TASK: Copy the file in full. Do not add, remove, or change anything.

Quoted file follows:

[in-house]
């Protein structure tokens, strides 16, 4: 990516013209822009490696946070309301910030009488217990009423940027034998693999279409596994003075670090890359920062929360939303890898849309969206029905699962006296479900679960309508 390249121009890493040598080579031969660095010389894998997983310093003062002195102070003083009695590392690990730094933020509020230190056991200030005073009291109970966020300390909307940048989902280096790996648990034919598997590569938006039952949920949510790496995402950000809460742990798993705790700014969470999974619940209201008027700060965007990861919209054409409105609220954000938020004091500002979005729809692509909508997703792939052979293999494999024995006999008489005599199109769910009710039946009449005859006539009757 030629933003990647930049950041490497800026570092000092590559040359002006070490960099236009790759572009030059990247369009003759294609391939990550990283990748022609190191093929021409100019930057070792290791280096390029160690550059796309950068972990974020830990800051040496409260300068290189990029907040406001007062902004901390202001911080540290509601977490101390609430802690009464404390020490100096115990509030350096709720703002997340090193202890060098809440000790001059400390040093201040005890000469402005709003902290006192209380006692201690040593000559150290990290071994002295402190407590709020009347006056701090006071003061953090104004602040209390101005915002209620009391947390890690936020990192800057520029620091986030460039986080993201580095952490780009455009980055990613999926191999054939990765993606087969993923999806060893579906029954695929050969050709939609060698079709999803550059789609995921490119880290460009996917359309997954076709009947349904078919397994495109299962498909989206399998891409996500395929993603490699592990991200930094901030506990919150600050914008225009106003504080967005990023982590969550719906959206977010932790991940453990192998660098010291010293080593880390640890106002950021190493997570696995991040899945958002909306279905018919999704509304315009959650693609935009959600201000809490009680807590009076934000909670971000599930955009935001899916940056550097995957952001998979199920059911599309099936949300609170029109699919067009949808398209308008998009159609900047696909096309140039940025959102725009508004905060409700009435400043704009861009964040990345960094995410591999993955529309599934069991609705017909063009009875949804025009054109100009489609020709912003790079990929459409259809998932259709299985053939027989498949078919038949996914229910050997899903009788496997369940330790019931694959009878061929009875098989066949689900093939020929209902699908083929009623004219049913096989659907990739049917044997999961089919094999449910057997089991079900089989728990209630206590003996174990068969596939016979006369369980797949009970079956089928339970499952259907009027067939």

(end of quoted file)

[in-house]
């Protein structure tokens, strides 16, 4: 990516013209822009490696946070309301910030009488217990009423940027034998693999279409596994003075670090890359920062929360939303890898849309969206029905699962006296479900679960309508 390249121009890493040598080579031969660095010389894998997983310093003062002195102070003083009695590392690990730094933020509020230190056991200030005073009291109970966020300390909307940048989902280096790996648990034919598997590569938006039952949920949510790496995402950000809460742990798993705790700014969470999974619940209201008027700060965007990861919209054409409105609220954000938020004091500002979005729809692509909508997703792939052979293999494999024995006999008489005599199109769910009710039946009449005859006539009757 030629933003990647930049950041490497800026570092000092590559040359002006070490960099236009790759572009030059990247369009003759294609391939990550990283990748022609190191093929021409100019930057070792290791280096390029160690550059796309950068972990974020830990800051040496409260300068290189990029907040406001007062902004901390202001911080540290509601977490101390609430802690009464404390020490100096115990509030350096709720703002997340090193202890060098809440000790001059400390040093201040005890000469402005709003902290006192209380006692201690040593000559150290990290071994002295402190407590709020009347006056701090006071003061953090104004602040209390101005915002209620009391947390890690936020990192800057520029620091986030460039986080993201580095952490780009455009980055990613999926191999054939990765993606087969993923999806060893579906029954695929050969050709939609060698079709999803550059789609995921490119880290460009996917359309997954076709009947349904078919397994495109299962498909989206399998891409996500395929993603490699592990991200930094901030506990919150600050914008225009106003504080967005990023982590969550719906959206977010932790991940453990192998660098010291010293080593880390640890106002950021190493997570696995991040899945958002909306279905018919999704509304315009959650693609935009959600201000809490009680807590009076934000909670971000599930955009935001899916940056550097995957952001998979199920059911599309099936949300609170029109699919067009949808398209308008998009159609900047696909096309140039940025959102725009508004905060409700009435400043704009861009964040990345960094995410591999993955529309599934069991609705017909063009009875949804025009054109100009489609020709912003790079990929459409259809998932259709299985053939027989498949078919038949996914229910050997899903009788496997369940330790019931694959009878061929009875098989066949689900093939020929209902699908083929009623004219049913096989659907990739049917044997999961089919094999449910057997089991079900089989728990209630206590003996174990068969596939016979006369369980797949009970079956089928339970499952259907009027067939």